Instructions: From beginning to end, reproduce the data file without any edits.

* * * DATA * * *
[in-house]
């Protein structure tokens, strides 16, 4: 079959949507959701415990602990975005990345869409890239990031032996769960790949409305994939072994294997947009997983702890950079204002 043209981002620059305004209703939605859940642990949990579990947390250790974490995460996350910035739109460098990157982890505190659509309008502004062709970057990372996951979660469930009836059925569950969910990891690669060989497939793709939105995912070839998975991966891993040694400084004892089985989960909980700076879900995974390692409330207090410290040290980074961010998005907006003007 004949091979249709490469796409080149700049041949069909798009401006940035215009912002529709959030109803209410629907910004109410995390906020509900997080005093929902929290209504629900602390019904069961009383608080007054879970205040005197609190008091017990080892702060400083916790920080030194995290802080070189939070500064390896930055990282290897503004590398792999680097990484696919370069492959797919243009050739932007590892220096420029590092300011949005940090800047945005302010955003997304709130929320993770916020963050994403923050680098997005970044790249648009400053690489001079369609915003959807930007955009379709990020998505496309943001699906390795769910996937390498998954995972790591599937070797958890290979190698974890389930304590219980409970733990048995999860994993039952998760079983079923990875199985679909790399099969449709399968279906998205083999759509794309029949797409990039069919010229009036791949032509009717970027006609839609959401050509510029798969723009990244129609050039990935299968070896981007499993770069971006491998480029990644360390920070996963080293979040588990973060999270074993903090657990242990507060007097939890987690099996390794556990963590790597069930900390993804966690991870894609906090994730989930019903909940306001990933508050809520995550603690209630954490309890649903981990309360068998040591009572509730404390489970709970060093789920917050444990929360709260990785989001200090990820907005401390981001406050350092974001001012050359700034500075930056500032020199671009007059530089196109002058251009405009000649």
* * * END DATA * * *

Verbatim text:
[in-house]
């Protein structure tokens, strides 16, 4: 079959949507959701415990602990975005990345869409890239990031032996769960790949409305994939072994294997947009997983702890950079204002 043209981002620059305004209703939605859940642990949990579990947390250790974490995460996350910035739109460098990157982890505190659509309008502004062709970057990372996951979660469930009836059925569950969910990891690669060989497939793709939105995912070839998975991966891993040694400084004892089985989960909980700076879900995974390692409330207090410290040290980074961010998005907006003007 004949091979249709490469796409080149700049041949069909798009401006940035215009912002529709959030109803209410629907910004109410995390906020509900997080005093929902929290209504629900602390019904069961009383608080007054879970205040005197609190008091017990080892702060400083916790920080030194995290802080070189939070500064390896930055990282290897503004590398792999680097990484696919370069492959797919243009050739932007590892220096420029590092300011949005940090800047945005302010955003997304709130929320993770916020963050994403923050680098997005970044790249648009400053690489001079369609915003959807930007955009379709990020998505496309943001699906390795769910996937390498998954995972790591599937070797958890290979190698974890389930304590219980409970733990048995999860994993039952998760079983079923990875199985679909790399099969449709399968279906998205083999759509794309029949797409990039069919010229009036791949032509009717970027006609839609959401050509510029798969723009990244129609050039990935299968070896981007499993770069971006491998480029990644360390920070996963080293979040588990973060999270074993903090657990242990507060007097939890987690099996390794556990963590790597069930900390993804966690991870894609906090994730989930019903909940306001990933508050809520995550603690209630954490309890649903981990309360068998040591009572509730404390489970709970060093789920917050444990929360709260990785989001200090990820907005401390981001406050350092974001001012050359700034500075930056500032020199671009007059530089196109002058251009405009000649």